media responsibility law. The reality of the situation suggests that HRW�s
      stance has more to do with taking Globovision�s side in an argument with
      the government, rather than about a crusade for freedom of speech in
      Venezuela. Certainly, the opening of the administrative investigation into
      the spots hasn�t stopped Globovision from providing a platform for the same
      arguments through its numerous programs and commentators.

      HRW also repeats the ridiculous claim that Globovision is the �only
      remaining television station with national coverage consistently critical
      of Ch�vez�s policies,� which is
      demonstrably<http://venezuelanalysis.com/analysis/5860> false.
      The body also forgets to mention that the majority of both press and radio
      in Venezuela are privately owned, and generally critical of the government.
      Perhaps what HRW means is that Globovision is the only television station
      in Venezuela that purposefully manipulates information in a way that would
      not be tolerated in any Western country?

      *Federico Medina Ravell*

      The only other evidence that HRW can find to back its charges of
      �censorship� by the Venezuelan government is the case of tweeter Federico
      Medina Ravell. Medina�s house was searched on 6 January by officers of
      Venezuelan�s national intelligence service (Sebin) as part of
      �investigations into the instigation of terrorism via social networks,
      especially Twitter,� according to an official statement by Venezuela�s
      Attorney General.

      Medina is assumed to be behind the Twitter name �Lucio Quincio C�, an
      account <https://twitter.com/LucioQuincioC> which propagates rumours about
      Chavez�s health and questions the legitimacy of the government. Several
      tweets appear to claim without basis that Chavez has already died, such as
      one message directed at a pro-Chavez supporter on 6 January which said,
      �Your owner is cold, he doesn�t have fever and is stable, he�s not moving�.

      Federico Medina Ravell is described by Human Rights Watch as a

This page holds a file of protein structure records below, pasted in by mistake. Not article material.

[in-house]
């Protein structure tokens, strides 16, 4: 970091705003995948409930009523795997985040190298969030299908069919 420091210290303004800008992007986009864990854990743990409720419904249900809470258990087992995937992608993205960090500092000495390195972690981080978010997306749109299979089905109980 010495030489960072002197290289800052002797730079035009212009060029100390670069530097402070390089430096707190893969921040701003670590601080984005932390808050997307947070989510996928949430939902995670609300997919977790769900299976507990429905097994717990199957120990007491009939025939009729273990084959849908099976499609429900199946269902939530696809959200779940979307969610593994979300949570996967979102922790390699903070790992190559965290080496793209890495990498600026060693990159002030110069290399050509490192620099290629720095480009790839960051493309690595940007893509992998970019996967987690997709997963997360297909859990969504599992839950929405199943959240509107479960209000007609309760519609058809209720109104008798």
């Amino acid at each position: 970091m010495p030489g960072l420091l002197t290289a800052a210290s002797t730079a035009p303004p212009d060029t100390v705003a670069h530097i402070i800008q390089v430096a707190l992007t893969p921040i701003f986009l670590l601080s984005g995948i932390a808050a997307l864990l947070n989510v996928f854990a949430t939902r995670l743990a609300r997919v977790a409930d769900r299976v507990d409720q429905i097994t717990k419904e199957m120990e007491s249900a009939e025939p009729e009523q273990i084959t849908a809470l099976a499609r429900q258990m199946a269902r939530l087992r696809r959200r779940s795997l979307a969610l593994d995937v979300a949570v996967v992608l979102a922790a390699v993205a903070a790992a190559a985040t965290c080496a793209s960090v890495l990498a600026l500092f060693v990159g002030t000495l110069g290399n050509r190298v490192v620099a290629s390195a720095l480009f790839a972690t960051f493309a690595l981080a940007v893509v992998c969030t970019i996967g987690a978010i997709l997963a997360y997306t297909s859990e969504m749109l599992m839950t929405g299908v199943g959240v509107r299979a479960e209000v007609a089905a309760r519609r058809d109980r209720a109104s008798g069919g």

�businessman�. Medina is in fact the cousin of Alberto Federico Ravell, one
      of the founders of Globovision, who now edits a Venezuelan news website
      called *La Patilla*. According to
      claims<http://www.dossier-360.com/Site/News.aspx?id=3145> by
      pro-government journalist and TV host Mario Silva, Medina Ravell also
      counts prominent opposition political and media figures among his friends
      such as Henrique Capriles Radonski, Maria Corina Machado, and Antonio

      HRW watch says that �Medina, who was not present at the time, said in an
      interview published online that the intelligence agents detained his wife
      and children for several hours and took two computers from his home�. This
      is true, but it doesn�t quite appear to be the heavy-handed security
      operation the HRW report suggests. According to Venezuelan news website
      the family had two lawyers present during the search, and neighbours were
      present as witnesses during questioning about Medina�s activities. Indeed,
      photos of Sebin officials conducting the search are available on a variety
      of news websites such as the one linked above.

      The house search also doesn�t appear to have limited the freedom of
      expression of the twitter account �Lucio Quincio C�. For example, a 12
      January tweet appeared to continue speculation of Chavez�s current state by
      saying �stop crying for your owner, I have offers on crowns and urns�.

      Whether it was necessary for police to investigate Medina over the
      information propagated through the twitter account is definitely
      questionable. However, the action hardly amounts to the HRW charge of
      �limiting public discussion on issues of national importance�. Apart from
      brief coverage of the search itself, Venezuelan media haven�t said much on
      the matter. Considering that private media in Venezuela will use almost
      anything to criticise the government and try to find even the most flimsy
      basis for the cry of �restrictions on freedom of expression�, the fact that
      they haven�t reported much about this case suggests that even they consider
      it a non-starter.

      Rather, it appears that HRW are grasping at straws in their attempt to
      create an inaccurate image of the current state of media, freedom of
      expression and public debate in Venezuela. Indeed, this would not be the
      first time that HRW has been accused of grossly misrepresenting human
      rights in Venezuela <http://venezuelanalysis.com/analysis/4051> or
      committing howlers <http://venezuelanalysis.com/analysis/7149> in their
      description of media and press freedoms in the country.

      The reality inside Venezuela is that both government and opposition, and
      media outlets and citizens of all political stripes are freely arguing
      their point of view over Chavez�s health and the current constitutional
      situation. This includes some opposition leaders openly calling the current
      state of affairs a �coup� and announcing they no longer recognise the
      government. In such a context, a limited investigation into a media outlet
      enjoying a public concession which broadcasts actively misleading
      information about the constitution does not constitute �the limiting of
      public discussion� or �censorship�, as much as HRW would like to cast
      things otherwise.
      *Source URL (retrieved on 15/01/2013 - 9:43am):*